Against the deluge of hypocrisies, criminality, chicanery and other negatives in high places which cumulatively drive the syndrome of heightened freedom of guile and impunity in the country’s public life, it is a wonder if any Nigerian public officer qualifies to cast the first stone at Pantami. Granted that he accepted his mistakes of the past in honesty, the Nigerian culture of covering one old sin with a fresh one without remorse, even makes Pantami stand on a higher notch on the pedestal of moral integrity than many of his traducers.
Considering the miry state of the country’s public space, it is even unfortunate and sad that Pantami’s past sermons, are coming to dominate public discourse in the face of grave, existential challenges to the corporate existence of the country. Nigeria is sinking down a vortex of perdition not just because of Pantami, but the widespread deficit of moral integrity in the public space, including the proclivity of many Nigerians in positions of authority to even sell the country for peanuts as long as their nests are feathered through such enterprise. Mention one area of public life in the comity of nations, and Nigeria will be ranked not among the shining lights, but somewhere else.
The foregoing notwithstanding, it must be a dip in sensitivity to the times that at a time when the government seems to have reversed from its course of complacency to some burning issues of the day, and is now reportedly cracking down on sponsors of terrorism, including arresting hundreds of suspects, it is the stale and pale tale a repented fiery preacher that is dominating media reports. However just in case the exploits of individual actors may be trending, there are also instances of apostolic commitment to rectitude like that of the Clerk of the Senate in the National Assembly, Dauda Ibrahim El Ladan. According to media reports the gentleman, not only refused to endorse a cache of illegal contracts running into billions of naira which were awarded surreptitiously and unilaterally by the Clerk to the National Assembly (CNA) Amos Olatunde Ojo, and presented for endorsement at a recent Management Tenders Board meeting. El Ladan demonstrated moral integrity by also walking out of the meeting in protest. The next stage of the drama featuring the National Assembly management is what the Economic and Financial Crimes Commission (EFCC) under the new Chairman Abdulrasheed Bawa, will make of it.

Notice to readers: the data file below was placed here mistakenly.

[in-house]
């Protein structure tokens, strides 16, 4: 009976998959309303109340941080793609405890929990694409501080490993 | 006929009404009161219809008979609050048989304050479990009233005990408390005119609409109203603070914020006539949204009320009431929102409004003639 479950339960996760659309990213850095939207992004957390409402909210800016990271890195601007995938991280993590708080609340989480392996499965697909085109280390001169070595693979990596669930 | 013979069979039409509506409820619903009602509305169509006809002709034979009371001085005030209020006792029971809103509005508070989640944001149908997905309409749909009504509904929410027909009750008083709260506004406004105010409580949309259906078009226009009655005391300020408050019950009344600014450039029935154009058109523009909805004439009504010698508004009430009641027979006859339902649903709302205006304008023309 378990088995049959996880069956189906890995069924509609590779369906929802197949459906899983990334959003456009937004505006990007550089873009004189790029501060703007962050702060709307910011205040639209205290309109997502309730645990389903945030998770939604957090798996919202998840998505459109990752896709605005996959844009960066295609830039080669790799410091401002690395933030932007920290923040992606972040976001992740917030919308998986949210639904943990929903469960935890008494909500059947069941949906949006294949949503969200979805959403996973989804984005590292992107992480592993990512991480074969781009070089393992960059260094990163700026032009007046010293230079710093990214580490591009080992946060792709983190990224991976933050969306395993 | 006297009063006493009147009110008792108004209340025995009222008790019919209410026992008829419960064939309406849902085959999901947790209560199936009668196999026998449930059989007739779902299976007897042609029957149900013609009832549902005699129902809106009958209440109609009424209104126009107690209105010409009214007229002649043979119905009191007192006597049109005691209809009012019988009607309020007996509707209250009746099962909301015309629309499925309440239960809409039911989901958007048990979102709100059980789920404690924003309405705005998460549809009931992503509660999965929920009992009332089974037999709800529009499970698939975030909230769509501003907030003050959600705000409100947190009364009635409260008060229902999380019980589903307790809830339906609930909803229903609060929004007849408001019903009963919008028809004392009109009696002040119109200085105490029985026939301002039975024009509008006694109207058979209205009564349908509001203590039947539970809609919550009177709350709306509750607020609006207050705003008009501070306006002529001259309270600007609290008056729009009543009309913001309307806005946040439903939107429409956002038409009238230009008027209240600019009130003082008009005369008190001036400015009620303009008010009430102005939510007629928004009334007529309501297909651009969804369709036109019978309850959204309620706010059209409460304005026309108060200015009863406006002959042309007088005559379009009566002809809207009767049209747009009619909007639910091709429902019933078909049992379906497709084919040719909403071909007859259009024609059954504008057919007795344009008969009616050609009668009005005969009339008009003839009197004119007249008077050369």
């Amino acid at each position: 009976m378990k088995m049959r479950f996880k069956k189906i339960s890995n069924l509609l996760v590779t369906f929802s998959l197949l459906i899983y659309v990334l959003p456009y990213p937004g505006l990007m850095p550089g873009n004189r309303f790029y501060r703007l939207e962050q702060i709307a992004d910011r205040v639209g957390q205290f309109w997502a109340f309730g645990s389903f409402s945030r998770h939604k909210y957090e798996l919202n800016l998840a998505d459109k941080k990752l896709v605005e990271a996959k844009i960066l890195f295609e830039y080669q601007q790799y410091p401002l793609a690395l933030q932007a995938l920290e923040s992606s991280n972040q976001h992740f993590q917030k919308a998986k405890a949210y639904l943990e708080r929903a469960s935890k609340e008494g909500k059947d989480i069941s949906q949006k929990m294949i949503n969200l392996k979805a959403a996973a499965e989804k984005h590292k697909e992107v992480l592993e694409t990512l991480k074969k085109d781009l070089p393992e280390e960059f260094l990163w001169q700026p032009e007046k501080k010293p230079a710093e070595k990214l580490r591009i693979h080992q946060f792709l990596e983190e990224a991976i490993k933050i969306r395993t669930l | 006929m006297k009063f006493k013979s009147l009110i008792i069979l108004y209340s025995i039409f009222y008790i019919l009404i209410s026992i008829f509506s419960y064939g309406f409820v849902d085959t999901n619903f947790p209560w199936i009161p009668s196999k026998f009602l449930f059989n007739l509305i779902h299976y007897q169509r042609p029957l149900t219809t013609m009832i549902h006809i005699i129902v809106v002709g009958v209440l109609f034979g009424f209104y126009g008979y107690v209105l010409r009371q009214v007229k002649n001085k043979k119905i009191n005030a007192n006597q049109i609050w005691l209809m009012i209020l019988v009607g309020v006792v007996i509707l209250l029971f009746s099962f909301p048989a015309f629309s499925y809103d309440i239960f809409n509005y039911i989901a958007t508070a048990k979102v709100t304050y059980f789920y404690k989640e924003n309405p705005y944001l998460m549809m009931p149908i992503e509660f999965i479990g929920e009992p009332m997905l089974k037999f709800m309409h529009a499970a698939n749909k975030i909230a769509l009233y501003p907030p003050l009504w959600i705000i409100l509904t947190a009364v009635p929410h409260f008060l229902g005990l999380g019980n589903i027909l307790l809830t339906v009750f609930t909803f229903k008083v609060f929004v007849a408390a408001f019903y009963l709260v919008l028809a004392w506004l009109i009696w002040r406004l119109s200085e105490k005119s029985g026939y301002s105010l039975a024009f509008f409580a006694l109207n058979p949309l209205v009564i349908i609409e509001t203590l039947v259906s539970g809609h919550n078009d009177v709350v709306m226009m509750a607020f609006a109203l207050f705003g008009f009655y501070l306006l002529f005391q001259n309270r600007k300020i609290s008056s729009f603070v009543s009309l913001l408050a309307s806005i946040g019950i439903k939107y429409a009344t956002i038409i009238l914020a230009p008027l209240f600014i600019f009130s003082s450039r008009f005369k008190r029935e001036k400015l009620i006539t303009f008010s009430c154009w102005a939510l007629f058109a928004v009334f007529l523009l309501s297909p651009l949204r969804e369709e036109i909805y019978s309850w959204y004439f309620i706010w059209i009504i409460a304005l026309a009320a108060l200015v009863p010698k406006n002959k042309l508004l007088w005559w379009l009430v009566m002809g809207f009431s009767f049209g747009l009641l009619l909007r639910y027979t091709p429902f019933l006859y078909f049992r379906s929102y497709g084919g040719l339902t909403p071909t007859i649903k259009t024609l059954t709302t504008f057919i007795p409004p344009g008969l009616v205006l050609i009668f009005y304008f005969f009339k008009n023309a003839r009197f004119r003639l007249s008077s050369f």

Considering that Pantami’s present dilemma was a consequence of the questionable discretion of the Ninth Senate in approving him as a minister, in spite of the brief on him by the DSSS which did not miss out on his preaching past, Nigerians await further action from Bawa’s EFCC, on the financial malfeasances in Ojo’s National Assembly.
Can Bawa then take on Ojo? Time alone, will tell.